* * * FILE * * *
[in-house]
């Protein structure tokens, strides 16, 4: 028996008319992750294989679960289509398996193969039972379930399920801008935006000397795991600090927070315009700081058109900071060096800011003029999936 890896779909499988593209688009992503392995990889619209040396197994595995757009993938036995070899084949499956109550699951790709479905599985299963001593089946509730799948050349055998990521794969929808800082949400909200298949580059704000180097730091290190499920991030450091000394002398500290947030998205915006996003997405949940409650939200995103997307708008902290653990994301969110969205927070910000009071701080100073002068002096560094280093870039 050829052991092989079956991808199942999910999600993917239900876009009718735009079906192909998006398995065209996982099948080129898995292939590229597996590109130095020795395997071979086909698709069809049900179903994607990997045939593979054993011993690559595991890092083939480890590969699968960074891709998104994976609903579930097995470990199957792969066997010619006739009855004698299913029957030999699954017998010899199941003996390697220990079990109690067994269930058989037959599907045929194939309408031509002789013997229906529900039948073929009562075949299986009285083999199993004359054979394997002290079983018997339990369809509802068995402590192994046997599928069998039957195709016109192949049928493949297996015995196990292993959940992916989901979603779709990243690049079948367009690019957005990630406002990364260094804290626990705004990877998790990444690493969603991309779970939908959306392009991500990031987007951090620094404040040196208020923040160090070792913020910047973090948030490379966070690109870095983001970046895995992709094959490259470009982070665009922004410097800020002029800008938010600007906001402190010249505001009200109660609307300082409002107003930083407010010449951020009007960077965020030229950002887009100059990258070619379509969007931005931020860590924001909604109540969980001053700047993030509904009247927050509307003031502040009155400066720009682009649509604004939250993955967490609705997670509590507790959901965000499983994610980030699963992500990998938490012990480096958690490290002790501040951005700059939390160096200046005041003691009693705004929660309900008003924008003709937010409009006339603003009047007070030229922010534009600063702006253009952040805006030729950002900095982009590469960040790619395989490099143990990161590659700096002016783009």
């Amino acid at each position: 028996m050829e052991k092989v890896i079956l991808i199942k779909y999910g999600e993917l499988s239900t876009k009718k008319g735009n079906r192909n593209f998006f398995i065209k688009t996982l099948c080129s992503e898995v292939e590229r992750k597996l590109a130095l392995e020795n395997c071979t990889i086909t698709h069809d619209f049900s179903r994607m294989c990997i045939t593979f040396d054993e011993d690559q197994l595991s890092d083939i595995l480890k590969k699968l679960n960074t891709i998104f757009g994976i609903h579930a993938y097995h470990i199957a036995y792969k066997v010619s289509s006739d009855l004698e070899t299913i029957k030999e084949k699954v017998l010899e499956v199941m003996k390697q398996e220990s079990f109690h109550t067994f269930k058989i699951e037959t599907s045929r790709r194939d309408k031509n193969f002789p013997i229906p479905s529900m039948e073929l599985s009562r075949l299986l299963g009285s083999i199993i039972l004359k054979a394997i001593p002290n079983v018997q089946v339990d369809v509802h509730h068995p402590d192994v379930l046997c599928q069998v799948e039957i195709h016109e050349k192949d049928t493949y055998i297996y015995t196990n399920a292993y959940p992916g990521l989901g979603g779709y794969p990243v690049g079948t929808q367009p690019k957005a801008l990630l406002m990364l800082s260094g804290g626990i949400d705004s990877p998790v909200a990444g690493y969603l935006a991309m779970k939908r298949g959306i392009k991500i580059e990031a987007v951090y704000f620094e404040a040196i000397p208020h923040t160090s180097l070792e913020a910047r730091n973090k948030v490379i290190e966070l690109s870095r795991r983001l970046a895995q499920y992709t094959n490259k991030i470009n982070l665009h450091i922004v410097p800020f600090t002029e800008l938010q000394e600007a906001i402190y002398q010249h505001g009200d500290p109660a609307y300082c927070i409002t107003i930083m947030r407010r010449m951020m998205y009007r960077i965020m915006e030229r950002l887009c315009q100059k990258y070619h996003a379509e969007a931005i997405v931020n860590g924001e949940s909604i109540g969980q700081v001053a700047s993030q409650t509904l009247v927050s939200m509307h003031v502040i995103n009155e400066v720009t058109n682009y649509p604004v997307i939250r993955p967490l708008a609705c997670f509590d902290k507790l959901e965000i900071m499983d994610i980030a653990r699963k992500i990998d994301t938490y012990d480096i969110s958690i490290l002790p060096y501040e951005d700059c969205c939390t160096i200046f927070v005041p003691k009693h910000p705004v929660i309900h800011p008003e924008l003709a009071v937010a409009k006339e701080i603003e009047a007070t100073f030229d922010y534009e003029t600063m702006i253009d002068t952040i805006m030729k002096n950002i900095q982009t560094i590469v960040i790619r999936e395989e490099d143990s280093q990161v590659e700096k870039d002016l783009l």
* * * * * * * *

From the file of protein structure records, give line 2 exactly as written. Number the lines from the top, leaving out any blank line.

């Protein structure tokens, strides 16, 4: 028996008319992750294989679960289509398996193969039972379930399920801008935006000397795991600090927070315009700081058109900071060096800011003029999936 890896779909499988593209688009992503392995990889619209040396197994595995757009993938036995070899084949499956109550699951790709479905599985299963001593089946509730799948050349055998990521794969929808800082949400909200298949580059704000180097730091290190499920991030450091000394002398500290947030998205915006996003997405949940409650939200995103997307708008902290653990994301969110969205927070910000009071701080100073002068002096560094280093870039 050829052991092989079956991808199942999910999600993917239900876009009718735009079906192909998006398995065209996982099948080129898995292939590229597996590109130095020795395997071979086909698709069809049900179903994607990997045939593979054993011993690559595991890092083939480890590969699968960074891709998104994976609903579930097995470990199957792969066997010619006739009855004698299913029957030999699954017998010899199941003996390697220990079990109690067994269930058989037959599907045929194939309408031509002789013997229906529900039948073929009562075949299986009285083999199993004359054979394997002290079983018997339990369809509802068995402590192994046997599928069998039957195709016109192949049928493949297996015995196990292993959940992916989901979603779709990243690049079948367009690019957005990630406002990364260094804290626990705004990877998790990444690493969603991309779970939908959306392009991500990031987007951090620094404040040196208020923040160090070792913020910047973090948030490379966070690109870095983001970046895995992709094959490259470009982070665009922004410097800020002029800008938010600007906001402190010249505001009200109660609307300082409002107003930083407010010449951020009007960077965020030229950002887009100059990258070619379509969007931005931020860590924001909604109540969980001053700047993030509904009247927050509307003031502040009155400066720009682009649509604004939250993955967490609705997670509590507790959901965000499983994610980030699963992500990998938490012990480096958690490290002790501040951005700059939390160096200046005041003691009693705004929660309900008003924008003709937010409009006339603003009047007070030229922010534009600063702006253009952040805006030729950002900095982009590469960040790619395989490099143990990161590659700096002016783009």